This year I'm experimenting with using less refined sugars, so I thought I'd try sweetening a plum jam with honey. I wanted to incorporate cardamom, too, as I felt the flavor would complement the plums. A quick internet search came up with “Honey Plum Preserve” on Foodbuzz (now taken down). I'll share the recipe here, along with my own notes.Print
Plum Preserves with Honey and Cardamom
- 5 cups of plums, chopped and pitted
- 2 tbsp of freshly squeezed lemon juice
- 2 tbsp orange juice
- 1 packet powdered fruit pectin
- 1 cup wildflower honey
- 1/2 tsp cardamom powder (optional)
- 1/2 cup water
Cover the bottom of a saute pan with honey. Place over low heat to warm the honey. Then add the chopped plums, and let them cook for 8-10 minutes, tossing them over to evenly coat them with the honey.
Bring the mixture to a boil over low heat, stirring frequently. Add the lemon juice, orange juice and the cardamom powder and mix well. Now go ahead and add the water, and let it boil.
Keep removing the white foam that forms at the top of the jam while cooking. When the mixture appears soupy and slightly thick, increase the heat to bring the mixture to a full, rolling boil.
Once it becomes syrupy, the jelly is ready. As it cools down, it will transform into the sticky but thick jam texture that you are used to eating. Some people like it chunky, while others prefer it more even. If you fall in the second category, pass the fruit preserves through a sieve or colander, pressing hard to extract as much pulp as possible. Your jam is ready at this point, to eat right out of the pot!
The original recipe didn't say when to add the pectin, or what type of pectin to use. Plums have some natural pectin, so if you have a plums that are less ripe you may not need commercial pectin. My plums were very, very ripe, so I figured I would need some. I did a gelling test to see if the mix of honey and chopped plums would set.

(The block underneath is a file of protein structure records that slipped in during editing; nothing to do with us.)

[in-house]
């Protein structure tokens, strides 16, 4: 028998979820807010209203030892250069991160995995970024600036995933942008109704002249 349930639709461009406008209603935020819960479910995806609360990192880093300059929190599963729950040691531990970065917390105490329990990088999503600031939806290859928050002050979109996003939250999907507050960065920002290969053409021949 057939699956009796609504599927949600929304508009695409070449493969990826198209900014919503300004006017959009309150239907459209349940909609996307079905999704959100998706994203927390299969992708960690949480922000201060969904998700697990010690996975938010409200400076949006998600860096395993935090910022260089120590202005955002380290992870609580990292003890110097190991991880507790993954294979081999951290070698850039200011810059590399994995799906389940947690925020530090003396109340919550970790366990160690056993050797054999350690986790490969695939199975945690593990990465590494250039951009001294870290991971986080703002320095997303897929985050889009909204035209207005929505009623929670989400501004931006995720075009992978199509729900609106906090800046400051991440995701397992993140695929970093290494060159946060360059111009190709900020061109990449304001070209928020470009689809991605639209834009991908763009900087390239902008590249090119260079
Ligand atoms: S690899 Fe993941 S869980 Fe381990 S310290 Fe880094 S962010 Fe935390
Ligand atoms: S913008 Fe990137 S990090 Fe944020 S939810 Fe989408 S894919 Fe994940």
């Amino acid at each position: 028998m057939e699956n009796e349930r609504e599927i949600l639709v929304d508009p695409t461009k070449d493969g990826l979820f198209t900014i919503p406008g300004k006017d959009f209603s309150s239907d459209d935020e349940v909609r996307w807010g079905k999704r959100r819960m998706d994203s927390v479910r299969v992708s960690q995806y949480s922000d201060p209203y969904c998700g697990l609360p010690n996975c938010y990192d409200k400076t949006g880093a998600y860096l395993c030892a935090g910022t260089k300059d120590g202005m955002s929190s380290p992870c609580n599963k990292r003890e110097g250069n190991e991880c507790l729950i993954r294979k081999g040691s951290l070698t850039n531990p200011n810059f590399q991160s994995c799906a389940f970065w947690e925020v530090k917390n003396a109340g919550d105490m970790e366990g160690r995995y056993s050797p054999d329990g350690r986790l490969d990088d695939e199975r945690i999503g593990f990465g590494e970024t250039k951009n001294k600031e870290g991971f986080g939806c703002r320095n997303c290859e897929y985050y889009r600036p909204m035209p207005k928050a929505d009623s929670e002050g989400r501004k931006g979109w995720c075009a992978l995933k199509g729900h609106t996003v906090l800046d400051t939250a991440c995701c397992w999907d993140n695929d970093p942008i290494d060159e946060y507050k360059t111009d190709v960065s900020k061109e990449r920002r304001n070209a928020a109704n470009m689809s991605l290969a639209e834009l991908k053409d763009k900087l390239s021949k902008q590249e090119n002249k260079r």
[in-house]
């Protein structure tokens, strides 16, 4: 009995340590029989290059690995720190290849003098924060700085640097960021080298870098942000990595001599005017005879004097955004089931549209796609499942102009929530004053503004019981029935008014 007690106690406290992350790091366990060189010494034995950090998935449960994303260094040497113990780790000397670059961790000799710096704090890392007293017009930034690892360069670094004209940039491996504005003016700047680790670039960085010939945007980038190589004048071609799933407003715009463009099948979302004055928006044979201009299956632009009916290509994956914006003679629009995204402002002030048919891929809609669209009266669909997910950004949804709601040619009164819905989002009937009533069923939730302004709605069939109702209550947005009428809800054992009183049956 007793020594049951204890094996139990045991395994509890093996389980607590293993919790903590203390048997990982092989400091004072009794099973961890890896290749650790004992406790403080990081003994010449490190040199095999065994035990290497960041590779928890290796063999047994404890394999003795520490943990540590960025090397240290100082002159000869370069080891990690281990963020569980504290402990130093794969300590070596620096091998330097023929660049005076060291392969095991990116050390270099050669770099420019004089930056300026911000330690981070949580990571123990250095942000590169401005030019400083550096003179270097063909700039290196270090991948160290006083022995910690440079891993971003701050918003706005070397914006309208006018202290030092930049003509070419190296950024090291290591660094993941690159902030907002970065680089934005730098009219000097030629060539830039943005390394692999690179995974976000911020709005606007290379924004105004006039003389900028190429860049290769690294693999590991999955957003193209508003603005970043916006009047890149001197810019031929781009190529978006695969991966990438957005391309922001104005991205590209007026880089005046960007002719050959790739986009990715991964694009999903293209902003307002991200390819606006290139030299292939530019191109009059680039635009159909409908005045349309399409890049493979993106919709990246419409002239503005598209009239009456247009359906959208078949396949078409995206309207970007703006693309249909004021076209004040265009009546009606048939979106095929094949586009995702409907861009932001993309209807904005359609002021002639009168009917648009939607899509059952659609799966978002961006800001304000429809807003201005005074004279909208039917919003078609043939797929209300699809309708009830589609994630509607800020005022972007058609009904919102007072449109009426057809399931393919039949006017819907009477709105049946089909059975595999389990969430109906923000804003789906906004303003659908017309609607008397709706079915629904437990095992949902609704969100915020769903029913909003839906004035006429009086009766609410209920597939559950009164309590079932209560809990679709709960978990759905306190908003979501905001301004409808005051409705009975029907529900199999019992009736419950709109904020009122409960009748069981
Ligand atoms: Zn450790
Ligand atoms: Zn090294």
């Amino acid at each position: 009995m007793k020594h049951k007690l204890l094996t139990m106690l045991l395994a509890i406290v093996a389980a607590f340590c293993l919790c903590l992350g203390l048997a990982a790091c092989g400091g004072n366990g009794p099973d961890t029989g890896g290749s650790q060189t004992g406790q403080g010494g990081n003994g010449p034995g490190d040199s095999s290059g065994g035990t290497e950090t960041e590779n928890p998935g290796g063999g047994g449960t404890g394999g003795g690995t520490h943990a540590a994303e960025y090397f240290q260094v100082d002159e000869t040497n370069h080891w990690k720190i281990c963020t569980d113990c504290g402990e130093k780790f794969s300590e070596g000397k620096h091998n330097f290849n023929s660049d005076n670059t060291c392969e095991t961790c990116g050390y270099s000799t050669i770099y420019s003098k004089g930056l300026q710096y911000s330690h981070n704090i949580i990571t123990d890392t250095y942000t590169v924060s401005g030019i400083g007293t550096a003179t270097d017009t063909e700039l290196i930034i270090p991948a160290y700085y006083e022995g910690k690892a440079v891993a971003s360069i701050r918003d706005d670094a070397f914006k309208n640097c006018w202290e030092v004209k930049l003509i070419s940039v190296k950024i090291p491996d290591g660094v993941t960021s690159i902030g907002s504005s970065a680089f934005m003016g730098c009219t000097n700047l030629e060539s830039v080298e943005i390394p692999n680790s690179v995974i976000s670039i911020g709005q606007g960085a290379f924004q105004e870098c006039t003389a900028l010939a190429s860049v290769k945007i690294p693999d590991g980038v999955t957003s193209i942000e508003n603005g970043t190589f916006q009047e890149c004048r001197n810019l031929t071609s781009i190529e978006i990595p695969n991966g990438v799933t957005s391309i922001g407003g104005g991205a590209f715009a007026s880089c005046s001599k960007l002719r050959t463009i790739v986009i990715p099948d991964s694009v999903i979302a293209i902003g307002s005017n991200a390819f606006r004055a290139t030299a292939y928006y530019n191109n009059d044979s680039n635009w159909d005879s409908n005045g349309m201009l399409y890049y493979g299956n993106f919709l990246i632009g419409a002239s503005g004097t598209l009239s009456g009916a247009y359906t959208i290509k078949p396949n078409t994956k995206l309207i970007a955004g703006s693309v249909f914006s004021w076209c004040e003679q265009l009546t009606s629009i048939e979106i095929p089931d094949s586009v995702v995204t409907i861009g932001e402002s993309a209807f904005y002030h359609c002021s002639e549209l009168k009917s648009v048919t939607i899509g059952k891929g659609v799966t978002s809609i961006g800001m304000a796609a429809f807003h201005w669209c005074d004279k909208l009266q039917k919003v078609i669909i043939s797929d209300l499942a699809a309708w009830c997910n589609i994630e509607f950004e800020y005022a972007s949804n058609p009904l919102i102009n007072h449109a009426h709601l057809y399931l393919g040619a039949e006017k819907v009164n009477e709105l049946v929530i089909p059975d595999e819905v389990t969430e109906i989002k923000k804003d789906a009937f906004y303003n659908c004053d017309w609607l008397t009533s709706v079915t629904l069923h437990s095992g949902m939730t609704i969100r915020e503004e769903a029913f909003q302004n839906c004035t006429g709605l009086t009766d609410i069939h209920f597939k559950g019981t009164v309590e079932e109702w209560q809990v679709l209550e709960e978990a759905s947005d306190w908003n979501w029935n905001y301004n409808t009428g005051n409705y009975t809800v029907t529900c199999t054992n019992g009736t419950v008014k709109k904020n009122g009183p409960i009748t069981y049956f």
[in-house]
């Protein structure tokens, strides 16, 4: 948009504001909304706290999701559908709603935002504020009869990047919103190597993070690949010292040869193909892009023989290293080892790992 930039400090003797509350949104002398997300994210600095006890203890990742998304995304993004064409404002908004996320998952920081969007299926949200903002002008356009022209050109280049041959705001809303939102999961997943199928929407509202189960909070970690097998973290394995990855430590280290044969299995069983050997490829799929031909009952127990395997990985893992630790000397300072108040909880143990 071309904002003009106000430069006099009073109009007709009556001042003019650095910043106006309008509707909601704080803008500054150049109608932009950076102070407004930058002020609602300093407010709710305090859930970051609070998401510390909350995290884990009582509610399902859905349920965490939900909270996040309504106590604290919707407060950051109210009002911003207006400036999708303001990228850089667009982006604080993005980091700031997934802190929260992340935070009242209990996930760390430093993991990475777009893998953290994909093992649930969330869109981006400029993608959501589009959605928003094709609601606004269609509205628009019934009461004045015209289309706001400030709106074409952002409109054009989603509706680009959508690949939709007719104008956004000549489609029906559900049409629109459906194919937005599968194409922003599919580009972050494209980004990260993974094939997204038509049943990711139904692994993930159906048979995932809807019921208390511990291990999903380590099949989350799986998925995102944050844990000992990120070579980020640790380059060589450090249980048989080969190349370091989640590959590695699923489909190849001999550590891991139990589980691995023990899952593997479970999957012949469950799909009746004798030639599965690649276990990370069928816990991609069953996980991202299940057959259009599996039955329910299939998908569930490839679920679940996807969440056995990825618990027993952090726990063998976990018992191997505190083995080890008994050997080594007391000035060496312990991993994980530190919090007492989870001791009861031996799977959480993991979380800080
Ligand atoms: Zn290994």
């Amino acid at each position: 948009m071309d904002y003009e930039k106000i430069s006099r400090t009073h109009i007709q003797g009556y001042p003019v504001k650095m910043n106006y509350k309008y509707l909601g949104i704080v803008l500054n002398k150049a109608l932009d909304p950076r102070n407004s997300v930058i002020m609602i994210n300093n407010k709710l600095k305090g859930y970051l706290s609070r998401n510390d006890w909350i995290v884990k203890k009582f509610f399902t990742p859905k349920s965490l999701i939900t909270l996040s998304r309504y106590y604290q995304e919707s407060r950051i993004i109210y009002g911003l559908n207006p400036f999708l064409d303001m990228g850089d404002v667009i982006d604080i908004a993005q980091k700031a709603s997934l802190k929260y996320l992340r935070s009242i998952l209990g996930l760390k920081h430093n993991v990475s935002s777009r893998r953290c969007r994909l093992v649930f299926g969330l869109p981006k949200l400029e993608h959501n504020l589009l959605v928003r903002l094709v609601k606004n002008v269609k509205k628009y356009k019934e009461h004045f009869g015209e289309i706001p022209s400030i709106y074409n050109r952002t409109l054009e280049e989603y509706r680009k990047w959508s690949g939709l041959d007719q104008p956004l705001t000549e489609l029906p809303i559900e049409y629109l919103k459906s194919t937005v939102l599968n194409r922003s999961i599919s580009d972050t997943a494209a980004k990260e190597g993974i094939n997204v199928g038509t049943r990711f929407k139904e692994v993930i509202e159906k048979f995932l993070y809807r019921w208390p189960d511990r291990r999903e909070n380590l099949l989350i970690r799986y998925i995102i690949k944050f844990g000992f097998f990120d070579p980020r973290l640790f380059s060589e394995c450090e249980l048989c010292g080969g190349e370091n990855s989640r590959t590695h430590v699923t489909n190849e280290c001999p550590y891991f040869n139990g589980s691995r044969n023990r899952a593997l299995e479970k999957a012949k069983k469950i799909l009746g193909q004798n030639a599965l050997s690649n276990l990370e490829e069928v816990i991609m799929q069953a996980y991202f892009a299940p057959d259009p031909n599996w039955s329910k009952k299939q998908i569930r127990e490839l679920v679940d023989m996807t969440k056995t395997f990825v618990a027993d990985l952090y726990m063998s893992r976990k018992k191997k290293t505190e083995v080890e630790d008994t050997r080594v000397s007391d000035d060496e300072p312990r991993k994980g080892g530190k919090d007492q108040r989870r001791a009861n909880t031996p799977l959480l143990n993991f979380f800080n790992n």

To do a gelling test, take a tablespoon of alcohol and drop in a tablespoon of the liquid you are testing. Let it sit two minutes. If a firm blob forms, it has enough pectin. If not, you need to add pectin. I did not get a blob, so I mixed in standard powdered pectin to the honey and plums, because that's what I had on hand. I also added a teaspoon of butter to the fruit to reduce foaming.
The ratio of sweetener to fruit is very low in this recipe, but the added lemon and orange juice makes it fairly acidic, which should help to preserve it. I packed my boiling jam in very hot jars and processed them in a water bath canner for 10 minutes. I ended up with about 4 1/2 cups of jam. The partially filled jar went into the fridge. The flavor is good, tart and spicy, almost a bit like a chutney. My only question right now is how long will it keep? I guess we'll find out, if it doesn't get eaten first.
You may also enjoy our other jam and jelly recipes:
Currant Almond Jelly with No Added Pectin
Low Sugar Strawberry Jam and Strawberry Banana Jam Sweetened with Honey
Strawberry Banana Jam and Strawberry Rhubarb Jam
Lemon Ground Cherry Jelly
Elderberries – How to Make Syrups and Jellies
Plum Rum Nutty Conserve
Peach Jam Two Ways – Peach Vanilla and Fuzzy Navel
Red Raspberry Jelly
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